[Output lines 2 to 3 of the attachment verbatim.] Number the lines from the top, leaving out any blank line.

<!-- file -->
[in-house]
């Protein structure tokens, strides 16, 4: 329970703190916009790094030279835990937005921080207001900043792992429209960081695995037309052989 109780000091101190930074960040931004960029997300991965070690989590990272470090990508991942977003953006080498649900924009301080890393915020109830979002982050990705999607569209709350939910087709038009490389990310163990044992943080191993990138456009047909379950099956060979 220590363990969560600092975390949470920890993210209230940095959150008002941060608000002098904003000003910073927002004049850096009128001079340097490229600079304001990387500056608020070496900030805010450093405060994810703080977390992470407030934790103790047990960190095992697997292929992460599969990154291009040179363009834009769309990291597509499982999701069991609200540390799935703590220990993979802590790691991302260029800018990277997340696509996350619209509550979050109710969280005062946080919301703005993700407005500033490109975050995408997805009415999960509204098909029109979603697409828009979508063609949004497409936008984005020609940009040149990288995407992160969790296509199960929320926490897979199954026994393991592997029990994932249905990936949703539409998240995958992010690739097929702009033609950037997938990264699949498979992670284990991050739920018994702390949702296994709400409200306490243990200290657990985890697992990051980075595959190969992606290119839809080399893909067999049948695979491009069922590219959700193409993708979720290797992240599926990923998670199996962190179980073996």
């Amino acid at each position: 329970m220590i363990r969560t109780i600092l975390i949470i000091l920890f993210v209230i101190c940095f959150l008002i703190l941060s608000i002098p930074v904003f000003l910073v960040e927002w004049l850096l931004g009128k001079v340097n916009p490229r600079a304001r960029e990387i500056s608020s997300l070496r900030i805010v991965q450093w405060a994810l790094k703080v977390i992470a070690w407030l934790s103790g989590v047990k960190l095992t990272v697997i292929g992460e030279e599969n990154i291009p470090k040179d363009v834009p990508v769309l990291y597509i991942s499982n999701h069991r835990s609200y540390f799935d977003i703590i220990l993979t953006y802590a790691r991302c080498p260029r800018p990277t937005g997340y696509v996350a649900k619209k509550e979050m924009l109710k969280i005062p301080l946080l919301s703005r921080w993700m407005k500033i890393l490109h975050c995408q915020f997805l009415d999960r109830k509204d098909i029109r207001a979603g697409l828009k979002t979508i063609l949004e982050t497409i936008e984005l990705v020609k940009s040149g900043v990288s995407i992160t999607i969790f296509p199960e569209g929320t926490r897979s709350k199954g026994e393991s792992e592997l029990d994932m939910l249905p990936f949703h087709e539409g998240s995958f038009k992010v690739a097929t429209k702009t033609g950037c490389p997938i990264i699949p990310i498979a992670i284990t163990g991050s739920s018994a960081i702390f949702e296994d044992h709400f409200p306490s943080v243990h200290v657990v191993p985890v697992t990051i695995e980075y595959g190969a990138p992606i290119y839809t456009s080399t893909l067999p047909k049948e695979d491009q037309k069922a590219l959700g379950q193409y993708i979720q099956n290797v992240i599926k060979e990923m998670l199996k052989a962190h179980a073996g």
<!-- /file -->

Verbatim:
């Protein structure tokens, strides 16, 4: 329970703190916009790094030279835990937005921080207001900043792992429209960081695995037309052989 109780000091101190930074960040931004960029997300991965070690989590990272470090990508991942977003953006080498649900924009301080890393915020109830979002982050990705999607569209709350939910087709038009490389990310163990044992943080191993990138456009047909379950099956060979 220590363990969560600092975390949470920890993210209230940095959150008002941060608000002098904003000003910073927002004049850096009128001079340097490229600079304001990387500056608020070496900030805010450093405060994810703080977390992470407030934790103790047990960190095992697997292929992460599969990154291009040179363009834009769309990291597509499982999701069991609200540390799935703590220990993979802590790691991302260029800018990277997340696509996350619209509550979050109710969280005062946080919301703005993700407005500033490109975050995408997805009415999960509204098909029109979603697409828009979508063609949004497409936008984005020609940009040149990288995407992160969790296509199960929320926490897979199954026994393991592997029990994932249905990936949703539409998240995958992010690739097929702009033609950037997938990264699949498979992670284990991050739920018994702390949702296994709400409200306490243990200290657990985890697992990051980075595959190969992606290119839809080399893909067999049948695979491009069922590219959700193409993708979720290797992240599926990923998670199996962190179980073996």
């Amino acid at each position: 329970m220590i363990r969560t109780i600092l975390i949470i000091l920890f993210v209230i101190c940095f959150l008002i703190l941060s608000i002098p930074v904003f000003l910073v960040e927002w004049l850096l931004g009128k001079v340097n916009p490229r600079a304001r960029e990387i500056s608020s997300l070496r900030i805010v991965q450093w405060a994810l790094k703080v977390i992470a070690w407030l934790s103790g989590v047990k960190l095992t990272v697997i292929g992460e030279e599969n990154i291009p470090k040179d363009v834009p990508v769309l990291y597509i991942s499982n999701h069991r835990s609200y540390f799935d977003i703590i220990l993979t953006y802590a790691r991302c080498p260029r800018p990277t937005g997340y696509v996350a649900k619209k509550e979050m924009l109710k969280i005062p301080l946080l919301s703005r921080w993700m407005k500033i890393l490109h975050c995408q915020f997805l009415d999960r109830k509204d098909i029109r207001a979603g697409l828009k979002t979508i063609l949004e982050t497409i936008e984005l990705v020609k940009s040149g900043v990288s995407i992160t999607i969790f296509p199960e569209g929320t926490r897979s709350k199954g026994e393991s792992e592997l029990d994932m939910l249905p990936f949703h087709e539409g998240s995958f038009k992010v690739a097929t429209k702009t033609g950037c490389p997938i990264i699949p990310i498979a992670i284990t163990g991050s739920s018994a960081i702390f949702e296994d044992h709400f409200p306490s943080v243990h200290v657990v191993p985890v697992t990051i695995e980075y595959g190969a990138p992606i290119y839809t456009s080399t893909l067999p047909k049948e695979d491009q037309k069922a590219l959700g379950q193409y993708i979720q099956n290797v992240i599926k060979e990923m998670l199996k052989a962190h179980a073996g």